Vice President Mike Pence, in a stinging interview aboard Air Force Two on November 13, chastised China and rebutted critics of Trump policy. In doing so, he staked out a position not up to now heard in post–Eisenhower Washington.
Pence, as summarized by the Washington Post, said this: “If China wants to avoid an all-out cold war with the United States and its partners, it must fundamentally change its behavior.”
Almost nobody seems to think Beijing, under the direction of ruler Xi Jinping, is prepared to do that, at least in the immediate future. The pessimism, of course, is making prominent American observers nervous.
Take Hank Paulson. In widely quoted remarks on November 7 at the Bloomberg New Economy Forum in Singapore, the seventy-fourth secretary of the Treasury warned of “an Economic Iron Curtain” descending on the world as the American and Chinese economies continued a process of “decoupling.”
And the decoupling will have severe consequences. “I simply cannot see how the international system can endure when the two countries that comprise some 40 percent of global GDP and over 50 percent of global growth are working at cross purposes, attempting to de-integrate their two economies, and contesting the foundations of a rules-based order at every turn,” Paulson said. “If the U.S. and China cannot find a way to develop a workable consensus, it will pose a systemic risk of monumental proportions—not just to the global economy, as I dealt with, but to international order as we know it and to world peace.”
Accordingly, Paulson has a recommendation for the Trump administration: “Negotiate with China.”
Negotiate? Just because the stakes are so high does not mean “a workable consensus,” as Paulson put it, is possible.
At first glance, compromise looks possible. Both Xi and his vice president, Wang Qishan, have recently signaled they want to talk to the United States, and Xi has reaffirmed Beijing’s commitment to “an open world economy.”
But do Xi and Wang really mean what they say? “Unfortunately, we’ve heard this from Beijing literally hundreds of times before,” writes Dan DiMicco on the MarketWatch site on Wednesday. “And nothing ever changes.” The title of his piece says it all: “China Always Promises to Stop Cheating on Trade, but Never Does.” Beijing cannot keep its trade promises these days.
Yet there is one more reason why negotiations, no matter how much they are needed, will be futile. The Chinese ruler, who obviously believes in state domination of the economy and markets , will not bargain away critical elements of his cherished vision of the “Chinese Dream.”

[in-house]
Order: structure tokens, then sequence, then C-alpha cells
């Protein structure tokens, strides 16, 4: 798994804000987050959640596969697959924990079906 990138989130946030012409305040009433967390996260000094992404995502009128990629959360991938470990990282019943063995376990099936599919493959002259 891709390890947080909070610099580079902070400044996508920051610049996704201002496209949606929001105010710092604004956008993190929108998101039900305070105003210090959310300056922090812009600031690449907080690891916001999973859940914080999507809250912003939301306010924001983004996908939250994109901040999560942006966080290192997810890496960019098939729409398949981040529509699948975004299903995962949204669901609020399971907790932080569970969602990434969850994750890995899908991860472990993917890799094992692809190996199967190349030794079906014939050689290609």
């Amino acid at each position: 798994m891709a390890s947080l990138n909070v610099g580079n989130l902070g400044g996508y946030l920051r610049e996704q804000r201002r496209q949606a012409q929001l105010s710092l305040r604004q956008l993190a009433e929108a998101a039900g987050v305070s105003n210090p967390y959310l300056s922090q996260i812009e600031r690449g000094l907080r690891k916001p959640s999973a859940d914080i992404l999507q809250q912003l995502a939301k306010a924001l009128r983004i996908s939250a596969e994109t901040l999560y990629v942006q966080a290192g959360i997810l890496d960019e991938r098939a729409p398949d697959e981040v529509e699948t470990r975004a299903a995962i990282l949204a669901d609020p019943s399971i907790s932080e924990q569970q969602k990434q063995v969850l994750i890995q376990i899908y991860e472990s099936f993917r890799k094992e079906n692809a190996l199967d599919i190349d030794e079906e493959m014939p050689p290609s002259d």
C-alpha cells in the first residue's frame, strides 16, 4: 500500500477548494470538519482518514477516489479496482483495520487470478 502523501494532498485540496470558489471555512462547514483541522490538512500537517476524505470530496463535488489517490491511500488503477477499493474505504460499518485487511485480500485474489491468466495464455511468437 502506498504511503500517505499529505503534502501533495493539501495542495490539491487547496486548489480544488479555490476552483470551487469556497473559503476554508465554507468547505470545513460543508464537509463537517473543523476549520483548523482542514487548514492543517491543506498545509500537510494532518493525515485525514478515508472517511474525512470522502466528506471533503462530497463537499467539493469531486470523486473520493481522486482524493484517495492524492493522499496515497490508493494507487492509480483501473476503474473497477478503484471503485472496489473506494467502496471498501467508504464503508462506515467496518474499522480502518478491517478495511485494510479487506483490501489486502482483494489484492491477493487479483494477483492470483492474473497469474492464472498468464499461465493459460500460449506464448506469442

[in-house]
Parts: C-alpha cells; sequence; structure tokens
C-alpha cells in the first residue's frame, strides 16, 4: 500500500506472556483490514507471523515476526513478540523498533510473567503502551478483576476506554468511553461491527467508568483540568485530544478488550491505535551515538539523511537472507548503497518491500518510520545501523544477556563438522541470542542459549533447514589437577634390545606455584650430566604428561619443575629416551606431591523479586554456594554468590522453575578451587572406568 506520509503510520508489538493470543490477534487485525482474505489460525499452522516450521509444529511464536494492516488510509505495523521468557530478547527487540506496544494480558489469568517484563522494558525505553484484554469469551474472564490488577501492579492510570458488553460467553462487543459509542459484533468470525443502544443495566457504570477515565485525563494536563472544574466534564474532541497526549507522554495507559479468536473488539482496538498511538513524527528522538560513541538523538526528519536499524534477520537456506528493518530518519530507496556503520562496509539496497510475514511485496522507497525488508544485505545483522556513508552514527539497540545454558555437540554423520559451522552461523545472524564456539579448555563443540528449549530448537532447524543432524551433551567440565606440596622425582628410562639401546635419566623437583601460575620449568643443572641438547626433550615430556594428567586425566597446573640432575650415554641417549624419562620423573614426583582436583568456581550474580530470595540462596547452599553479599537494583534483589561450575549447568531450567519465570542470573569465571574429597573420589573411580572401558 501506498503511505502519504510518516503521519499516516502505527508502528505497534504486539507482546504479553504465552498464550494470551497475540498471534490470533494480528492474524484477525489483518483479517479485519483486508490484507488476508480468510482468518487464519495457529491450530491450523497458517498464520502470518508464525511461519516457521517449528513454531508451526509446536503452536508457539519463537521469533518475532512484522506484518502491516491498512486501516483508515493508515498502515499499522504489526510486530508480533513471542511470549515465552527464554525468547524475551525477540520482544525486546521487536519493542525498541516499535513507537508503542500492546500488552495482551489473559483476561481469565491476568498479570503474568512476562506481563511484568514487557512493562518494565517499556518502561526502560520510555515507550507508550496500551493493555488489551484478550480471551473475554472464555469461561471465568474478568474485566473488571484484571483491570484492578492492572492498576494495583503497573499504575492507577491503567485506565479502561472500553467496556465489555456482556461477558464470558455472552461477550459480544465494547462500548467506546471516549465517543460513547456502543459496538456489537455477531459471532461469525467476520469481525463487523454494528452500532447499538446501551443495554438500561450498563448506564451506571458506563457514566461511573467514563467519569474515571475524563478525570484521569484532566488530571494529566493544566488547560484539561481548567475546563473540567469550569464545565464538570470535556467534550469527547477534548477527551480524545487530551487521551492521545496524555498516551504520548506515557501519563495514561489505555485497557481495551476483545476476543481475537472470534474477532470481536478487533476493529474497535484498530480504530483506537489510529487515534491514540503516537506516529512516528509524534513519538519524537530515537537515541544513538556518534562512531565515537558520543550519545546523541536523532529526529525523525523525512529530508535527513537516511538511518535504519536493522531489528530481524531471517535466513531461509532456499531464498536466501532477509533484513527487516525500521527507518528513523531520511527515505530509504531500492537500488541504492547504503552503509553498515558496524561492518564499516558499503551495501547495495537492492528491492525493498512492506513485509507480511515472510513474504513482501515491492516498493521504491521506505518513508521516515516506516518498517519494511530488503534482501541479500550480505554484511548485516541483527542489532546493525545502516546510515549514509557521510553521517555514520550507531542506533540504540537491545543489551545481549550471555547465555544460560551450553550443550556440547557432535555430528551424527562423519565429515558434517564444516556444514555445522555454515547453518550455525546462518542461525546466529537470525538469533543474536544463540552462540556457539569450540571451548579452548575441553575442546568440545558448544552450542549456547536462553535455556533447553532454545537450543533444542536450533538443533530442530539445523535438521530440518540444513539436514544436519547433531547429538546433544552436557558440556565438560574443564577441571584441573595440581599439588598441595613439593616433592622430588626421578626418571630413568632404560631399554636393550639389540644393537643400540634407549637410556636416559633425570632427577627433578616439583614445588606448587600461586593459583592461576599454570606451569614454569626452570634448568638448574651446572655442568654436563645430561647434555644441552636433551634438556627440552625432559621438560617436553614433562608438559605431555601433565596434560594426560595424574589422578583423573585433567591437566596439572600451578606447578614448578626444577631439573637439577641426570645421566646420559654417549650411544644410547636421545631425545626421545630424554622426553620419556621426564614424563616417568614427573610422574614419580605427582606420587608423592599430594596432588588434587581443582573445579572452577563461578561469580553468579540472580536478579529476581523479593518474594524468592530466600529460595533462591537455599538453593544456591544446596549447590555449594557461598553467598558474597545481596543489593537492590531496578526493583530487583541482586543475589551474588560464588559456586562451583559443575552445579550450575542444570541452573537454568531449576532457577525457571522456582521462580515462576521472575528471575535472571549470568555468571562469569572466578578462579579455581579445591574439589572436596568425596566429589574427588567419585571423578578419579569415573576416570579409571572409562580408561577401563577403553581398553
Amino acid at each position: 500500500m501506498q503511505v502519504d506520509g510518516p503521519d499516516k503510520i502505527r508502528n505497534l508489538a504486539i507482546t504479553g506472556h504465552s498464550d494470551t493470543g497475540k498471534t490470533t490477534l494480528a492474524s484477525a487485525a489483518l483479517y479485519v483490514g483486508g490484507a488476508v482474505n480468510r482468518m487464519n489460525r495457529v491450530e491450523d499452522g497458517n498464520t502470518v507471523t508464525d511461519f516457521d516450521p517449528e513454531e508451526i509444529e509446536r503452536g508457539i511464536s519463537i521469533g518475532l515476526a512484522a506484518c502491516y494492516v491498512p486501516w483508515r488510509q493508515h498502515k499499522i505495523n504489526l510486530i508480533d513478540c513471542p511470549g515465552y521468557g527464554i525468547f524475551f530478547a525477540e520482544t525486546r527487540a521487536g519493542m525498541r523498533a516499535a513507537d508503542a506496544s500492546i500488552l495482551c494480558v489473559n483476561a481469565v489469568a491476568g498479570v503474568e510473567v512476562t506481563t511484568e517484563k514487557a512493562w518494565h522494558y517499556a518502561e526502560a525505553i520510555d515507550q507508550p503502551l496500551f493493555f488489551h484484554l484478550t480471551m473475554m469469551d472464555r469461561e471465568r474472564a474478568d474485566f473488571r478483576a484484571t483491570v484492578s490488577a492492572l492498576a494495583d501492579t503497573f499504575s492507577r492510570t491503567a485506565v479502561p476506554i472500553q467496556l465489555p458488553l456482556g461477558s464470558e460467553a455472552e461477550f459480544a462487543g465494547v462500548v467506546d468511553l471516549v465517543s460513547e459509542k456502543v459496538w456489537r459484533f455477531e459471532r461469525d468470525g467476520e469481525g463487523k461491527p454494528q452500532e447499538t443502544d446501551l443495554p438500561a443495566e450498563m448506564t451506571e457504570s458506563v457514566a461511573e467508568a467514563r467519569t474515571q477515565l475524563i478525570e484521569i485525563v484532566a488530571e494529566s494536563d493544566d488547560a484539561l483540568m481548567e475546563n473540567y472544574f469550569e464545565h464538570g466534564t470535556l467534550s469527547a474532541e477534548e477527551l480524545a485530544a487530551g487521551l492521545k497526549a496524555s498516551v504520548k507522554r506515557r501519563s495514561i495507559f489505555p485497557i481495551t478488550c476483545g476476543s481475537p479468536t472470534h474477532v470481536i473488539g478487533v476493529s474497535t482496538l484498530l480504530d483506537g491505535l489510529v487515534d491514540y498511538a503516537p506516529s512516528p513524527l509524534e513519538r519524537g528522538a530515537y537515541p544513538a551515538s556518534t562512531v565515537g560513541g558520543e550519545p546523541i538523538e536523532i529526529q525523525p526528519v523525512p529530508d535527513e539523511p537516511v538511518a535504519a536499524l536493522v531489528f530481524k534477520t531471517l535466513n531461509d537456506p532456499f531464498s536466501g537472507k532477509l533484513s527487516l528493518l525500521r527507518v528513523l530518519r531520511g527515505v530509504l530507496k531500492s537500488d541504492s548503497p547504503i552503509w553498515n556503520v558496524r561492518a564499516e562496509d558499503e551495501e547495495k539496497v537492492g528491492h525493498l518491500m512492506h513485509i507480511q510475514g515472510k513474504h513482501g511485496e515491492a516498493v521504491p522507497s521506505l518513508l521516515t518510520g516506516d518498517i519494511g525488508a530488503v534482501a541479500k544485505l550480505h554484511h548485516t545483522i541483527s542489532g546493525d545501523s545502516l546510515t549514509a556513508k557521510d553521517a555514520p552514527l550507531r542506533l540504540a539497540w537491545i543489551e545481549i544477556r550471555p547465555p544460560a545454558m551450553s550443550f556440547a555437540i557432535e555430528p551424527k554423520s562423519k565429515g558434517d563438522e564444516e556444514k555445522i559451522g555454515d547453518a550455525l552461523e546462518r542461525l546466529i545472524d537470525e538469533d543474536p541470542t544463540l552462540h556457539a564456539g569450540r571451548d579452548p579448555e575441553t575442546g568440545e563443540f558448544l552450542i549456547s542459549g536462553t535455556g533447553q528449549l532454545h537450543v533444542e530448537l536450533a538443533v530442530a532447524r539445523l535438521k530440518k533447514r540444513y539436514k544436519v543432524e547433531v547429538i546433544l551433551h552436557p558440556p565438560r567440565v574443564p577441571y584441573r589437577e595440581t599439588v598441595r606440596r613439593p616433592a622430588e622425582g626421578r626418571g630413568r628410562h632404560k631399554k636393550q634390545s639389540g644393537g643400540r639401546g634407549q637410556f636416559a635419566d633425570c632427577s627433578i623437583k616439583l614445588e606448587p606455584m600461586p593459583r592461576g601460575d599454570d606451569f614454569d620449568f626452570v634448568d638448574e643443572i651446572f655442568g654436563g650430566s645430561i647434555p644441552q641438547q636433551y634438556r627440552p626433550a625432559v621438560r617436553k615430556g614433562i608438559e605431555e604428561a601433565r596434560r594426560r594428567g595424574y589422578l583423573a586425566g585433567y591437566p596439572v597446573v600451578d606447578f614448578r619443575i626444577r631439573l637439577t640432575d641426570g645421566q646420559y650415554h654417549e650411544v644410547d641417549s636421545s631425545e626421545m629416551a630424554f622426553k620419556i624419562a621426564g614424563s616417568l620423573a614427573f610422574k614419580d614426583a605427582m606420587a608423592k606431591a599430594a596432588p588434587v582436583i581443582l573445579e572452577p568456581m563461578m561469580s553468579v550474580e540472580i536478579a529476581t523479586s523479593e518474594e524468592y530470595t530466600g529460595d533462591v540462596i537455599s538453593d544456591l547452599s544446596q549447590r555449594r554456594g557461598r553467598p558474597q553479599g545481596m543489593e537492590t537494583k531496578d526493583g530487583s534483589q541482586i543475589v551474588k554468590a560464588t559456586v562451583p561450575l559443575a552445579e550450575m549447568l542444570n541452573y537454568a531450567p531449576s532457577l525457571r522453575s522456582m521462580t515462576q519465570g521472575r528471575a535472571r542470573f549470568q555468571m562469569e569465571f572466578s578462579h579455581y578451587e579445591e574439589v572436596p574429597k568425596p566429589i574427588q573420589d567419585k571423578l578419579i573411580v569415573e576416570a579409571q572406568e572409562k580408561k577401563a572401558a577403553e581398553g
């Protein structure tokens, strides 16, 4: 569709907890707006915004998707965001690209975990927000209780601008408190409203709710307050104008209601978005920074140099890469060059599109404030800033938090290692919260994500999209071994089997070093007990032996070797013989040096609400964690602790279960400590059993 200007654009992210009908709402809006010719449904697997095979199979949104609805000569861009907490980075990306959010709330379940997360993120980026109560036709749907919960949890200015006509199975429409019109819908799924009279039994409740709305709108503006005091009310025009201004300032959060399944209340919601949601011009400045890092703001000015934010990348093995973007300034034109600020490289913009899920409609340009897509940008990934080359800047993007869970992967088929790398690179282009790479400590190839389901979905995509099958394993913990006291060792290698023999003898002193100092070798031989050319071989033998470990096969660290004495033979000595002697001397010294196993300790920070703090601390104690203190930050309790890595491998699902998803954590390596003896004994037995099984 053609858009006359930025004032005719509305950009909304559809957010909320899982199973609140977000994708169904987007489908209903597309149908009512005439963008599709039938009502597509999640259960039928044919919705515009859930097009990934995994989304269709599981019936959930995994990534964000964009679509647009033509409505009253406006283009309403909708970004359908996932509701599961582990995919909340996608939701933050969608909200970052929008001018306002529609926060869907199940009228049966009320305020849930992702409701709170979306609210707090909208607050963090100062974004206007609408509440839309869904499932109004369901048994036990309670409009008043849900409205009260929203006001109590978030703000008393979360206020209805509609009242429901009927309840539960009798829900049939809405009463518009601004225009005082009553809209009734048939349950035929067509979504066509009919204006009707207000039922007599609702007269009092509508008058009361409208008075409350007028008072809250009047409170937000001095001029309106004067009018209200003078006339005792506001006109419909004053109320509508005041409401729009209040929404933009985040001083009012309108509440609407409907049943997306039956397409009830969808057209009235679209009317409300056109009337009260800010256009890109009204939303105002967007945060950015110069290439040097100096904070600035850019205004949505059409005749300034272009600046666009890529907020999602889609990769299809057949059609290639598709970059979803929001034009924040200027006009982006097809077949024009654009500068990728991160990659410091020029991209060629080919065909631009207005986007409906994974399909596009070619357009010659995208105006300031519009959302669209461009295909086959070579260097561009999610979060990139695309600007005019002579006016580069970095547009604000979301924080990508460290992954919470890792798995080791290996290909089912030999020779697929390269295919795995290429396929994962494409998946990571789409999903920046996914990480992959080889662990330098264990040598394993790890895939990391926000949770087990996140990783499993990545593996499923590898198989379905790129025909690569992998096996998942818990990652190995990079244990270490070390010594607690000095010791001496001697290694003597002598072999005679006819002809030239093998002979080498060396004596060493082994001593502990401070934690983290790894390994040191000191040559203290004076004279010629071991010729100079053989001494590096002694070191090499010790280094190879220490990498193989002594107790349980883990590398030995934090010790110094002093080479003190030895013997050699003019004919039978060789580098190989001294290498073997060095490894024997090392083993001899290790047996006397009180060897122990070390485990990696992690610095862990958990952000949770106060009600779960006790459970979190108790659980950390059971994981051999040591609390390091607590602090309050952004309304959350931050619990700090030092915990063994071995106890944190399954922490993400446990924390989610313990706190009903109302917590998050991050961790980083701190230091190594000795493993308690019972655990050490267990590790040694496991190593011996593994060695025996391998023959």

This obstinance is not only a matter of ideology. Xi has every institutional reason and incentive not to compromise. He has changed the Chinese political system so that only extreme views are acceptable.
To understand why, we need to remember that the trade conversation in Beijing political circles for some months has centered around one question, “Who lost America?” That individual would, of course, be Xi.
Losing America would not be a political liability for him if America is forced to accede to China. If America does not accede, however, Xi’s many adversaries—some of whom also qualify as “enemies”—will come out of the woodwork and challenge him.
As “absolute” ruler, Xi has made himself responsible for everything that goes right or wrong. And if things go wrong for him, he could lose everything. Xi, as he seized power during his six years at the top of the Chinese political system, has deinstitutionalized the Communist Party.
In the era dominated by Mao Zedong, there were few rules guiding Party politics, something evident in the decade-long Cultural Revolution. Deng Xiaoping, who grabbed power from Mao’s chosen successor, began a long process of establishing rules, norms, and guidelines.
Xi has reversed this progress, something especially evident early this year when he was able to engineer the abolition of the term limit for the country’s presidency. He obviously wants absolute power.
A figure of such ambition at home, who does not like compromising with other political elements, is not one who can easily compromise with another strong-willed figure like Donald Trump.
And that brings us back to Vice President Pence. In remarks to the Washington Post, he did not close off negotiation with Beijing—Trump is scheduled to talk to Xi on the sidelines of the G-20 in Buenos Aires, which begins at the end of November—but Pence is staking out a hardline position.
And that is the right position for the United States to take. For China to honor any agreement, it needs to believe it has no choice but to do so.
How does the United States make Xi think he has no such choice? Pence has an answer.
The vice president this week told China in no uncertain terms that it must dismantle its economic—and political—system. “Authoritarianism and aggression have no place in the Indo-Pacific,” he declared in Tokyo. Pence understands that Xi’s new brand of authoritarianism means agreements with China cannot work. That is a novel concept for America’s policymakers.
Pence’s uncompromising stance may convince Chinese leaders of the seriousness of American resolve, that Trump is fully prepared to come after them. That perception, in reality, is the first step in convincing Xi that he cannot sustain a long-term contest with a determined Washington.
Such a departure from the let’s-make-a-deal mentality, which has dominated American thinking from Nixon onward, will make many people, including Paulson, unhappy—but it very well may intimidate the Chinese.
At this moment, therefore, no deal with China will be the best deal for America.
Gordon G. Chang is the author of The Coming Collapse of China. Follow him on Twitter @GordonGChang.